Welcome to installment two of my series on traveling with very young children! Today, I'm going to talk about jetlag and little ones, mostly because this is the one topic my husband was adamant I cover. Why? Because even when travel is unavoidable, the jetlag experience can be mind-numbing, nerve-wracking and misery-inducing when you don't know what to expect, how long it will last, and what to do about it. Having personally survived over two dozen long-haul trips with babies, I have mastered the process (with my kids, at least) and I am here to help you!
What is jetlag and why is it an issue?
Jetlag is the sensation experienced by a person who has traveled by air to find him/herself in a time zone several hours different from the one to which they are accustomed. The lack of synchrony between a person's internal clock and the time in the new place disrupts eating, sleeping, wakefulness, restfulness, body temperature, hormones...and gives the general feeling of just being "off".
When adults travel, they typically force themselves into the new time as quickly as possible. Adults might give themselves one or two days to adjust, but they might not. They try to ignore the signals their bodies give them for hunger, rest, and sleep, and they just plow ahead in time with the locals.
Children cannot do this.
This is very important for a parent (and any other adults around your wee ones) to understand. Children cannot force themselves into a new time. They cannot ignore the signals their bodies are giving them. Nor should they. Biologically, it just doesn't make sense. The human body is not designed for that sort of drastic change, although modern life has made it so commonplace that we often forget that fact.
this is me with my wee daughter the day we arrived in Doha, Qatar, after traveling from the Gulf Coast of the US in one go; that's over 20 hours of travel and a seven or eight hour time difference, depending on daylight savings
Of course, this can be colossally inconvenient, especially to the adult who is trying to force themselves to follow the sun. Child can be wide awake and ready to party at 2am. Child can reject any and all foods at "normal" eating times and then wake up ready for breakfast at 11pm, when adult is ready for bed. It might not necessarily correspond to the clock time at home, though it might be close (after all, the travel itself was very disrupting and that started the problem). However maddening, rest assured: there is a pattern, and this is the take-home gold I'm offering you.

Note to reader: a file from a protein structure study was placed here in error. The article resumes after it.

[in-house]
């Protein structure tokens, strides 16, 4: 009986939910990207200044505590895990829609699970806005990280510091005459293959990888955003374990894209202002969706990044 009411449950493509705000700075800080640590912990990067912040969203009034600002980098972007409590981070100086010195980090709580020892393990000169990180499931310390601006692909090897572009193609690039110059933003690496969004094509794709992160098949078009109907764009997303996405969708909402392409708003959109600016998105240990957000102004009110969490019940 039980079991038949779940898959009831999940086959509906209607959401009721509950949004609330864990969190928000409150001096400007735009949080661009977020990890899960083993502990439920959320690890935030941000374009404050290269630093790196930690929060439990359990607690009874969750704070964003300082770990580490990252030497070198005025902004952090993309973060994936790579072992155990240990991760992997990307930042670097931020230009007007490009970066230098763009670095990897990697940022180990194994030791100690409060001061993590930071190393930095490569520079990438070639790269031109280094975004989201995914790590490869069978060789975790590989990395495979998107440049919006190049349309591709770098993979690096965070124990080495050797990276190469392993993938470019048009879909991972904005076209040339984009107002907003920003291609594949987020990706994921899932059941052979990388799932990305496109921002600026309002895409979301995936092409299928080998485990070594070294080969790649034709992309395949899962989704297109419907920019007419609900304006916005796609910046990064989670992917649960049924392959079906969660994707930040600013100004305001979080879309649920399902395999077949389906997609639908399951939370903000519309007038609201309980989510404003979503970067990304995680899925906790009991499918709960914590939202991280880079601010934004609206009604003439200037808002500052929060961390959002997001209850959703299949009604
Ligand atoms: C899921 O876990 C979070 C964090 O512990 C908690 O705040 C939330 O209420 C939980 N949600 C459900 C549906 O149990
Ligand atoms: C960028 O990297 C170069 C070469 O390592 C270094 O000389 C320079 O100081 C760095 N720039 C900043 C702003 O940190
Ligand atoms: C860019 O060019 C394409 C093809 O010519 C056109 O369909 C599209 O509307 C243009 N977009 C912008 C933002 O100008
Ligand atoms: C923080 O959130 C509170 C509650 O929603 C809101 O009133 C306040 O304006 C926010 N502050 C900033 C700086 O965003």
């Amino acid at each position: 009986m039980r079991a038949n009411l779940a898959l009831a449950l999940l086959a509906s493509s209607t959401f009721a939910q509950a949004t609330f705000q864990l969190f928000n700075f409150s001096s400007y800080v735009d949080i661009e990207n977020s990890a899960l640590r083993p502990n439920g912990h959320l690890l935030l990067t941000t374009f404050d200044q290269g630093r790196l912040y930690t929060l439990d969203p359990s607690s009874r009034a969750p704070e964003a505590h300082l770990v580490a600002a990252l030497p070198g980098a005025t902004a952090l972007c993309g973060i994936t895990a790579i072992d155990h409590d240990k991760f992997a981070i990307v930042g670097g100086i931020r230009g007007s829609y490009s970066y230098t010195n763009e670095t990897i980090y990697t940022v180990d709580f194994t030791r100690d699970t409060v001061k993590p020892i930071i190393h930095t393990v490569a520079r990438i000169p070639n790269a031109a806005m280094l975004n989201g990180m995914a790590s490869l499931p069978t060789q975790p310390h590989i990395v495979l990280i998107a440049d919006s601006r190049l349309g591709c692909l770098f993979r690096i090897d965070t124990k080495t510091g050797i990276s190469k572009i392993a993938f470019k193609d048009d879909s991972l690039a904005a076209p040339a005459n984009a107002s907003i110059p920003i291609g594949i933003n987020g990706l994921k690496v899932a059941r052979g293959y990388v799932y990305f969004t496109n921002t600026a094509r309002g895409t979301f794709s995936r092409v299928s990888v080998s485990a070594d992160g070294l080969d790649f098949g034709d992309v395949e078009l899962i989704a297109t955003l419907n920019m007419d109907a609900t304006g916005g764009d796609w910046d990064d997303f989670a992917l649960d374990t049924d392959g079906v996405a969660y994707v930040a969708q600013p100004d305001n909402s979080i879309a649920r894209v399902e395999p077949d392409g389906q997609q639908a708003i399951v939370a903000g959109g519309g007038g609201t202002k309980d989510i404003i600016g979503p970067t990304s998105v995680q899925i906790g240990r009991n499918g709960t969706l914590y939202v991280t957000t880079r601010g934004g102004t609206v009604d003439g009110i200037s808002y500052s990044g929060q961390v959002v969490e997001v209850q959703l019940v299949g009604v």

Children adjust to new time zones approximately one hour per day.
Technically, adults do too; we just ignore it. Biologically, all of our bodies adjust one hour per day, no matter our age (technically, I believe it is one hour per westward time zone and one and a half hours per eastward time zone; from experience, I can tell you that it feels easier to travel in the direction the sun travels). I gleaned this golden fact from a fantastic book on baby sleep titled The 90-minute Baby Sleep Program by Dr. Polly Moore (Note: any parents struggling with baby sleep should buy this book as soon as possible). I have personally watched this happen. We have observed our daughter be ready for bed at 4am, then 3am, then 2am, then 1am, then midnight and so on, until she was finally back to her usual bedtime. Dr. Moore's book also gave me the excellent solution for handling this fact and managing your own expectations.
Bodies are ready to rest at the end of a 90-minute cycle of wakefulness.
If your child is up ready to play, swinging from the chandelier at 3am when you are dead tired and your hosts are most definitely sleep-ready, knowing that it will wind down in 90 minutes is very helpful indeed. Not every child is ready to sleep again after one cycle, but that 90 minutes (or 180 minutes or even 270 minutes) is so much more manageable than an indefinite period of wakeful frenzy. While they are awake in the middle of the (new-to-them) night, play with your children. Feed them. Enjoy them. WATCH THE CLOCK. That 90 minutes will pass and you will all be on your way to dreamland again soon.
Feel free to ask any questions or share your own experiences in the comments section!
Next installment: realistic expectations for a holiday abroad with littles